"My Favorite Douching Positions" and Other Highlights From 1941's Woman's Personal Hygiene
Woman's Personal Hygiene
Author: Leona W. Chalmers
Publisher: Pioneer Publications
"Married women who disregard the natural laws of health and hygiene are apt to find themselves alone in the evening while their husbands seek the companionship of other wiser women." (page 75)
"Physicians tell of well-groomed, nicely made-up, perfumed women who, when placed on the table for examination, are found to have the vulva smeared with colon faeces with often a caked, cheese-like substance that must be dislodged by the doctor before he can complete the examination." (page 106)
Is there any less appetizing word that a writer could choose, when describing our fleshiest bits, than "cheese-like"? This is a serious question, one I pose only a week after learning of the phenomena of "breadloafing," which occurs when breast implants merge together.
That "caked" and "cheese-like" quoted above comes about halfway through Leona W. Chalmers' Woman's Personal Hygiene, a dated and muddled book that warned our mothers and grandmothers that petting while unmarried would lead to "vaginal discharges" that would cause constipation, make menstruation more painful, and, quite possibly, build up, congeal, and come to resemble dairy.
(Of course, for all her attempts to terrify women, the most disturbing word in that passage is no gross-out adjective. It's "he," as it is simply, naturally assumed that the only professional equipped to examine the vagina is someone without one.)
As in most hygiene guides from the first half of the last century, constipation is a much more serious concern than it would be for us today. "CONSTIPATION is almost invariably the result," Chalmers warns in a passage about the on-the-go diet of "girls in office jobs and behind the counters in department stores." (She gets around to citing their make-out habits as a contributor a couple chapters later.) "Something has to be done, and quickly," she continues, "because a constipated person is an inefficient person. Furthermore, this condition is almost invariable accompanied by a foul breath."
Chalmers offers lots of advice for forestalling this condition. This is her most memorable:
For all her interest in the troubles of the rectum -- she quotes Harvey Kellogg's claim that the final two feet of the colon are "the seat of the most destructive blockade that has ever opposed human progress" -- Chalmers' chief interest is the upkeep and maintenance of women's little cheesemakers ... and in encouraging all women to "contemplate the mysteries of her organism."
That is, of course, a noble endeavor, especially since American society preferred that those mysteries languish politely unplumbed. But for all her frankness about the makeup and maintenance of what she calls "the pelvic organs" and "the uterine-cervix," Chalmers still regards that organism with many of the assumptions of her age, like "Women's reproductive apparatus is as sensitive as a finely strung violin."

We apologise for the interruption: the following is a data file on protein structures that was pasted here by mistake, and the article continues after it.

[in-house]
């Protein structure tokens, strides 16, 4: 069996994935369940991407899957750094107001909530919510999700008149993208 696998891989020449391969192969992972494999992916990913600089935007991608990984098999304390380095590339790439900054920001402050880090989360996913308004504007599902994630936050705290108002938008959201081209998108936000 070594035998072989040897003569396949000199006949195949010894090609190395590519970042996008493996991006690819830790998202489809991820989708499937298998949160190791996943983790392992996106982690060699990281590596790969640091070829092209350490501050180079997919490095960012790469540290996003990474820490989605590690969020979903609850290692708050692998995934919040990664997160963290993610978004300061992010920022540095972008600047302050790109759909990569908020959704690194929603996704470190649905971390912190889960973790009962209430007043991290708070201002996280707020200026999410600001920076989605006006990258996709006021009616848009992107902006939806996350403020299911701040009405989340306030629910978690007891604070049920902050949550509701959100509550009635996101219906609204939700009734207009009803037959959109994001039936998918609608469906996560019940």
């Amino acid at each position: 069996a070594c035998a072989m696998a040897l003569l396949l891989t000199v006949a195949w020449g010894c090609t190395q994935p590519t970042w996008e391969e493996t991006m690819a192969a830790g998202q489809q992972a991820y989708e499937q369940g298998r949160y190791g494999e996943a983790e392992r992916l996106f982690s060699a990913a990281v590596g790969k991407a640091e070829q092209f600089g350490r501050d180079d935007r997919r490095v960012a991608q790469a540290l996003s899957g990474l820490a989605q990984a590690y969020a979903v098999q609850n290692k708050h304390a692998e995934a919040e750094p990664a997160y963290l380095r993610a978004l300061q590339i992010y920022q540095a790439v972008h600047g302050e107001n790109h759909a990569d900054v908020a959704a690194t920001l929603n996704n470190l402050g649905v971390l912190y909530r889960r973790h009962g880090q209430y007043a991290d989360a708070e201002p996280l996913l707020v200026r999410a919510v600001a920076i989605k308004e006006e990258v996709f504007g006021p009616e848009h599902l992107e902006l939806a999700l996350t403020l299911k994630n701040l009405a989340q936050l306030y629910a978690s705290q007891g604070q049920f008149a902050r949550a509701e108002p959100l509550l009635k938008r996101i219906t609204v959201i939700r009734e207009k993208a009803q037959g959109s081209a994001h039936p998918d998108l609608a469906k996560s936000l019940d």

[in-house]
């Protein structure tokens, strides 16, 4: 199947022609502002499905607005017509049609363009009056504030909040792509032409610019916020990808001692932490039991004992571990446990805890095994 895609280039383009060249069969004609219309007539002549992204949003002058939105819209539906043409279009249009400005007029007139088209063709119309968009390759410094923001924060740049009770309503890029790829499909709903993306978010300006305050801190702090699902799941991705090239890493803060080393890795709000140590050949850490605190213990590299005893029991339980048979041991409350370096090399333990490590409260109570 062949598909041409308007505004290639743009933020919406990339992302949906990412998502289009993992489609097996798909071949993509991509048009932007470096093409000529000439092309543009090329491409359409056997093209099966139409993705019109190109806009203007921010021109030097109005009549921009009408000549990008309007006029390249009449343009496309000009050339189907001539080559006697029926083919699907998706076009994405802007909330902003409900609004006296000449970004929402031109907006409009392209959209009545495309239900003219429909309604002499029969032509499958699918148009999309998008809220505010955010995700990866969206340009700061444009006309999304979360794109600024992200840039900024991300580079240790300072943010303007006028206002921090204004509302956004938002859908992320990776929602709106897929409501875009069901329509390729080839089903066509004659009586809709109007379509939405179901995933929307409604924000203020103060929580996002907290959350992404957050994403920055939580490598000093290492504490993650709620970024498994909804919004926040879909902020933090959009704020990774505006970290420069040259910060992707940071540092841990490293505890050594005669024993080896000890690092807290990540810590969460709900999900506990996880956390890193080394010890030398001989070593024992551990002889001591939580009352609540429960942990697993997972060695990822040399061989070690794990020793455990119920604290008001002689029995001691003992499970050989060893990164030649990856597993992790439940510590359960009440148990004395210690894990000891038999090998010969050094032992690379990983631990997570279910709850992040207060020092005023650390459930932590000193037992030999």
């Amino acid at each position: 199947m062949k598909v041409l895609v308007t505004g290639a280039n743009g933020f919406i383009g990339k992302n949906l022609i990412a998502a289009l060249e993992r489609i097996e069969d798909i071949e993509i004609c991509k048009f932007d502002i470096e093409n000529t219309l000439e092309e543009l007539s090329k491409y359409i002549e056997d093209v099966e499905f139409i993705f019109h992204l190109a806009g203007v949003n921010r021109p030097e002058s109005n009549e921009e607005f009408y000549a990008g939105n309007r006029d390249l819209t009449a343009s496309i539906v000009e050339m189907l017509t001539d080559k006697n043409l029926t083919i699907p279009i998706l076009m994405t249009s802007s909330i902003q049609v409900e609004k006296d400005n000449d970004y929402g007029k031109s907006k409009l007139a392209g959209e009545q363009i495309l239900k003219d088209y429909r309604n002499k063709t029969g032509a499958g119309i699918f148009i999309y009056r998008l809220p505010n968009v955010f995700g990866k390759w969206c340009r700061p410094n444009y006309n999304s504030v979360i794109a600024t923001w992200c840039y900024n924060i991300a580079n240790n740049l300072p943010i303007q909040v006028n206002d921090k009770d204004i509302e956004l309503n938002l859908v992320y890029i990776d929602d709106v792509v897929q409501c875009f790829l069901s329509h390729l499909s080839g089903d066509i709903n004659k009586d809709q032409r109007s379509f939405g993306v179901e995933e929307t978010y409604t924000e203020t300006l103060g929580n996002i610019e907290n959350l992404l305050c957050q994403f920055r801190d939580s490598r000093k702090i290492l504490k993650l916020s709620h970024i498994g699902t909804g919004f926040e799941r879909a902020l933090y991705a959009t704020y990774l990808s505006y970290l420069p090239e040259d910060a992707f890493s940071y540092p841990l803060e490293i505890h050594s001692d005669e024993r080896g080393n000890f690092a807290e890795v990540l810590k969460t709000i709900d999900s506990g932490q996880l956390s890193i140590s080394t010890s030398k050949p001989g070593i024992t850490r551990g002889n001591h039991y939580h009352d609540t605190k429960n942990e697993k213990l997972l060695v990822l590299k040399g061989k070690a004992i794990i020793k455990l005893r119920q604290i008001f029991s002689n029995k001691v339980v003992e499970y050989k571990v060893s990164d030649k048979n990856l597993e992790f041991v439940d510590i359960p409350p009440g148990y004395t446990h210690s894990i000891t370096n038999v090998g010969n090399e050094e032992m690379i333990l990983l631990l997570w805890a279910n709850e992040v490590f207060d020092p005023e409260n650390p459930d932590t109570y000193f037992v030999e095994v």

Or her belief that several times a month each cavity in a woman's lower half must be flushed clean, usually via the injection of soapy water and some rubbery device.
Here's how, incidentally.
She argues, "The question is not whether the woman should take a douche, but what she should use IN the douche water." There follows many pages about the types of neck and spray nozzle and syringes on various Flo-Baks and Va-Jettes that douchers and home-enema enthusiasts must seek out.
Weirdly, like an right-wing radio host, she insists that she is the only true source of information on her topic:
"Don't rely upon some friend or store clerk for information on such personal, impersonal needs. It requires years of research, study, and experimental tests to develop safe and effective appliances for this purpose, and store clerks cannot help you. This book, on the other hand, is probably the most complete of its kind."
Also, here's a fun craft project!
So, Chalmers claims a monopoly on knowledge about the size, shape, and needs of her readers' own cervixes. Elsewhere in her book, she:
- Quotes a doctor who claims ten shopgirls "in a nearby city" got syphilis from playing "kissing games" like "Letter in the Post Office."
- Declares that the use of a bidet "should be a nightly ritual for every woman, married or single, young or old."
- Further declares that "the BIDET" is a "godsend" to women who "have very objectionable odors about their personal parts."
- Insists that "good modern toilet soaps do not contain harsh chemicals nor animal fats, and therefore harmless."
- Says of newfangled, Hollywood-style facelifts, "If you need such an operation, you shouldn't delay, because it will do wonders for your morale and self-confidence."
In short, constant vigilance and fluids must be circulate through women's miraculous organs of reproduction, waste-voiding, and sexual pleasure. And speaking of which: Sexual pleasure isn't mentioned anywhere in the book, except when Chalmers points out that "sex in the normal male is a necessity," and that husbands are helpless like "beasts" for it, so therefore "An understanding wife, who is normal health, will not allow pregnancy to interfere with her duty to her husband."
Chalmers insists that much of the pain of menstruation is psychological, "a mental attitude instilled into the woman by her mother or some other older person when she was quite young."
This photograph of a "correct" rubber syringe for douching is somewhat interesting ... but not as interesting as the page's second photo, an "Action X-Ray" of a dilated vaginal canal -- an X-ray that some previous owner of this book actually took the trouble to tear out.
How hard up must the boy who snagged that been?